Germany Rejects Russian Readmission to G7

  • Russia was expelled from the G7 summit on March 24, 2014, following the annexation of Crimea.
  • President Trump has lobbied repeatedly for Russia's readmission.
  • Maas said in the interview with a local daily that he saw no possibility of allowing Moscow to re-enter the G7, citing the conflict in Ukraine.

Germany has rejected a proposal by the US President, Donald Trump, to re-admit Russia to the G7. German Foreign Minister Heiko Maas blatantly rejected the idea, in an interview in a local newspaper, which was quoted by the Reuters news agency. Russia was suspended from the group in 2014.

The Group of Seven (G7) is an international intergovernmental economic organization consisting of seven major developed countries: Canada, France, Germany, Italy, Japan, the United Kingdom and the United States, which are some of the largest IMF-advanced economies in the world.

The G7 constitutes a group of the world’s most economically advanced countries, which are Canada, France, Germany, Italy, Japan, the United Kingdom, and the United States. Russia was initially a member of the G7, then the G8, and had acquired full G8 member status in 2002.

Since 2006, Russia had been included in the rotation of rotating presidencies of the group. The nation was however suspended from the G7 summit on March 24, 2014, following the annexation of Crimea.

In June this year, Canadian Prime Minister Justin Trudeau, in reaction to the very issue, dismissed the possibility of the re-inclusion of Russia into the G7 alliance.

“Russia was excluded from the G7 after it invaded Crimea a number of years ago, and its continued disrespect and flaunting of international rules and norms is why it remains outside of the G7, and it will continue to remain out,” said Trudeau.

On 8 June, 2018, the President of the United States, Donald Trump, had declared that he wanted to reintegrate Moscow into the G7. The intention had been backed only by Italy, in the face of the opposition from the other member states.     

On June 1, President Trump shared the idea with his Russian counterpart, Vladimir Putin, during a phone call. Trump proposed to expand the G7 to include Russia again, as well as other countries, namely Australia, India and South Korea.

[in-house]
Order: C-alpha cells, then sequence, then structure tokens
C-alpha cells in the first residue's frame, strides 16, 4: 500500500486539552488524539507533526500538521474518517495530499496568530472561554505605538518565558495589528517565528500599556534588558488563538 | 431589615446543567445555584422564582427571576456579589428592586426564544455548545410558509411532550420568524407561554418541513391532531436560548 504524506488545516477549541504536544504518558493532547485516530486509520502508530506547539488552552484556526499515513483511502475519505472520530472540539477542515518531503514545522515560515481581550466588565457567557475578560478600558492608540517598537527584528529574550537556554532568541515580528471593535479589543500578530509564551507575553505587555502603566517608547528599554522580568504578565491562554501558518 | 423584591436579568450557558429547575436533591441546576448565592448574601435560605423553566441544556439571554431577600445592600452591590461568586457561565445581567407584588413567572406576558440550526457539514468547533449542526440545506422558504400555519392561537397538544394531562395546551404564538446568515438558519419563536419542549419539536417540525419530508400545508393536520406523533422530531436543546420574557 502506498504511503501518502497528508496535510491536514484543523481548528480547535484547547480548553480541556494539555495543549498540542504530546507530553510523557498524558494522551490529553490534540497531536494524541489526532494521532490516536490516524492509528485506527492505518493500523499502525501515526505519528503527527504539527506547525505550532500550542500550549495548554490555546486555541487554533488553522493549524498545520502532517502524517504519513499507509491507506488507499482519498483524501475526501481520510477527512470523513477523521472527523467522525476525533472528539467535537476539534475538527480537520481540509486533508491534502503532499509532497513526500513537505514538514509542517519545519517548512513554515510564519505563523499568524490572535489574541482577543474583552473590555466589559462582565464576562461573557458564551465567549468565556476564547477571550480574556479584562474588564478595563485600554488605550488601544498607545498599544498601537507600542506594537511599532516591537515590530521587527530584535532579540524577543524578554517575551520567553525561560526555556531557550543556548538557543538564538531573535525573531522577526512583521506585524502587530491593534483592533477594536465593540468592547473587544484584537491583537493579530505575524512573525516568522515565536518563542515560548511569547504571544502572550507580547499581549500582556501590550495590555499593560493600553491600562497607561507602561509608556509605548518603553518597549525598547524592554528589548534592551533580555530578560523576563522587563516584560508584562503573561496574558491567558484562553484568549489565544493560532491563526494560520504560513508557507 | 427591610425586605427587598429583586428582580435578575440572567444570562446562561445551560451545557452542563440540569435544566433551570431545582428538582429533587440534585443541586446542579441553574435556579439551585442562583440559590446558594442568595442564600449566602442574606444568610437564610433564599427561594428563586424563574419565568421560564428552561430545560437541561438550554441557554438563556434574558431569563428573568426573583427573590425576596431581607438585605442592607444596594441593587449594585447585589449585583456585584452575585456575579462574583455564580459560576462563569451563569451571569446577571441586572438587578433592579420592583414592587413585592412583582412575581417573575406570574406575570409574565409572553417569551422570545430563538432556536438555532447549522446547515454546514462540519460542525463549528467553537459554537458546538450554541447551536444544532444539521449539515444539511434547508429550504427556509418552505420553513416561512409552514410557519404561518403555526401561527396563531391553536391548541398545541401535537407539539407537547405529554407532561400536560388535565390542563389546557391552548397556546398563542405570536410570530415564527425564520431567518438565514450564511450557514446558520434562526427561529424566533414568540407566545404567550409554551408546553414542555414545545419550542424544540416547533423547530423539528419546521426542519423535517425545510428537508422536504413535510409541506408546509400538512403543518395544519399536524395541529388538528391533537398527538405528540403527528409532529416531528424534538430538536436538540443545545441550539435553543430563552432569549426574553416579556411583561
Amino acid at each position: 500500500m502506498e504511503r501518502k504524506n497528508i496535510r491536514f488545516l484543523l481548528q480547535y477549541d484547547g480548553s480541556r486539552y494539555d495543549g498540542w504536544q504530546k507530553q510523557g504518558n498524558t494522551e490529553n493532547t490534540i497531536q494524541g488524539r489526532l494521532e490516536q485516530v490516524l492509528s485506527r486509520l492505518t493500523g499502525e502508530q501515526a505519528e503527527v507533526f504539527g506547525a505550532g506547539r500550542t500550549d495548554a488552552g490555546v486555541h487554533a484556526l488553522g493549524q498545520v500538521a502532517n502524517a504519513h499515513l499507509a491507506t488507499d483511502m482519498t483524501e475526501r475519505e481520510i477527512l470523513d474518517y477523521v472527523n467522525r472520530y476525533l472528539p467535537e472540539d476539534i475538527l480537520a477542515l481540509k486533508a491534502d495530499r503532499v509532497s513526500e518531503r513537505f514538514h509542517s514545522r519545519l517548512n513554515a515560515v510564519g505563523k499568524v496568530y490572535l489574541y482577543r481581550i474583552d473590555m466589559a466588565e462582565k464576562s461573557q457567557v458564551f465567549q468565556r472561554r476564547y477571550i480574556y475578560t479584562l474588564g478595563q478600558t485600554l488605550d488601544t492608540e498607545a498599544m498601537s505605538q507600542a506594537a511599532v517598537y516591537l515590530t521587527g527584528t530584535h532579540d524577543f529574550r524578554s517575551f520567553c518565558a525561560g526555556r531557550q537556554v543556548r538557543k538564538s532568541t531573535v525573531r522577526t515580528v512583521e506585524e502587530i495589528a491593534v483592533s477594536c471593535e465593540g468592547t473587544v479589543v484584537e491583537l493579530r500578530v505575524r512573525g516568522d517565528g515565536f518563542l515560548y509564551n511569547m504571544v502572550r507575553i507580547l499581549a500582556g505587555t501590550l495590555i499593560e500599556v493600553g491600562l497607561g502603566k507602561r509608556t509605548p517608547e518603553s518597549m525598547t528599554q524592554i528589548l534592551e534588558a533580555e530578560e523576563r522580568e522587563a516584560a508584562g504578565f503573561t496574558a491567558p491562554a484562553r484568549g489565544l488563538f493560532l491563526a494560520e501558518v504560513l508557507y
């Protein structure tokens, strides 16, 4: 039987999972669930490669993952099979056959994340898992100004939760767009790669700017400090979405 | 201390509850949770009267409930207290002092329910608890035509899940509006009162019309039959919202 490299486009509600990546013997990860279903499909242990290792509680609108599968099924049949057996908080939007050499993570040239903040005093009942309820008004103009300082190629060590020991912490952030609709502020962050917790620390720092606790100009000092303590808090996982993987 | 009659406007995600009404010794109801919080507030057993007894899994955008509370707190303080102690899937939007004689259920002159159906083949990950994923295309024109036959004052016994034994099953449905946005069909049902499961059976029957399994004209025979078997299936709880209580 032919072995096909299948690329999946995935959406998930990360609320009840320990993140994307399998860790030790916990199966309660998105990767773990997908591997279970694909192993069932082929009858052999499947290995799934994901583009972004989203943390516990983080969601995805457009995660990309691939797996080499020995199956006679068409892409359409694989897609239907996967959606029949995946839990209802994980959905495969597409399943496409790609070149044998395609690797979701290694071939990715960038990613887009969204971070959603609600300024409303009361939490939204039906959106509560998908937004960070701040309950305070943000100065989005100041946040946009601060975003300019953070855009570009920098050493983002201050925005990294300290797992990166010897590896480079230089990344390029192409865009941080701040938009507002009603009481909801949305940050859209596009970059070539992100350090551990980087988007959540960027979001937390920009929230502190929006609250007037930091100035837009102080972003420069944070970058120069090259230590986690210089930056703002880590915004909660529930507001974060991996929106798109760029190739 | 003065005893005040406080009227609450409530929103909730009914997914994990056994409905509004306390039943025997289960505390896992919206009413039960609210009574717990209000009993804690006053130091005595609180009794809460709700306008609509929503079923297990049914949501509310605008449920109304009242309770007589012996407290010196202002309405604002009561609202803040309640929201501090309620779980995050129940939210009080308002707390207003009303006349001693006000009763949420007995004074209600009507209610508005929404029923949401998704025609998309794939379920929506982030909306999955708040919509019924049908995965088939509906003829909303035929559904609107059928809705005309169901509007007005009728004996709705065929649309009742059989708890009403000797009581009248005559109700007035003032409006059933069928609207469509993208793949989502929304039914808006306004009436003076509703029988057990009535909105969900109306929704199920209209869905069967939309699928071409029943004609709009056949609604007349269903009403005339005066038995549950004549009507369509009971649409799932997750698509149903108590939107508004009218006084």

However, Maas said in the interview with a local daily that he saw no possibility of allowing Moscow to re-enter the G7 until there was significant progress in resolving the conflict in Crimea and eastern Ukraine. Russia is still part of the G20, a larger grouping that includes other emerging market economies.

Heiko Maas is a German politician who serves as the Minister of Foreign Affairs in the fourth cabinet of Angela Merkel since March 14, 2018. He served as the Federal Minister of Justice and Consumer Protection from December 17, 2013 to March 14, 2018.

“G7 and G20 are two sensibly coordinated formats. We don’t need G11 or G12 anymore,” Maas said in reference to Trump’s proposal to invite not only Russia, but other countries to G7 meetings.

In this context, the Germany Minister described relations with Moscow as “currently difficult” in many areas. “But we also know that we need Russia to solve conflicts such as those in Syria, Libya and Ukraine. That will not work against Russia, but only with Russia.” Maas acknowledged.

Germany, which took over the six-monthly presidency of the European Council on 1 July, is playing a mediating role in the conflict in Ukraine. “But Russia also has to make its contribution, which is very slow in Ukraine,” stressed the Foreign Minister.

The situation in eastern Ukraine is one of the key issues for relations between Russia and NATO countries, and one of the main causes of the sanctions imposed on Moscow. Since the annexation of Crimea, NATO countries have been committed to defending the territorial integrity of Ukraine.

On the one hand, they have not recognized the annexation itself. On the other, these countries are trying to counter the separatist forces of the Russian-speaking regions of Donbass, whose troops seem to be supported by the Kremlin.

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Vincent Ferdinand

News reporting is my thing. My view of what is happening in our world is colored by my love of history and how the past influences events taking place in the present time.  I like reading politics and writing articles. It was said by Geoffrey C. Ward, "Journalism is merely history's first draft." Everyone who writes about what is happening today is indeed, writing a small part of our history.

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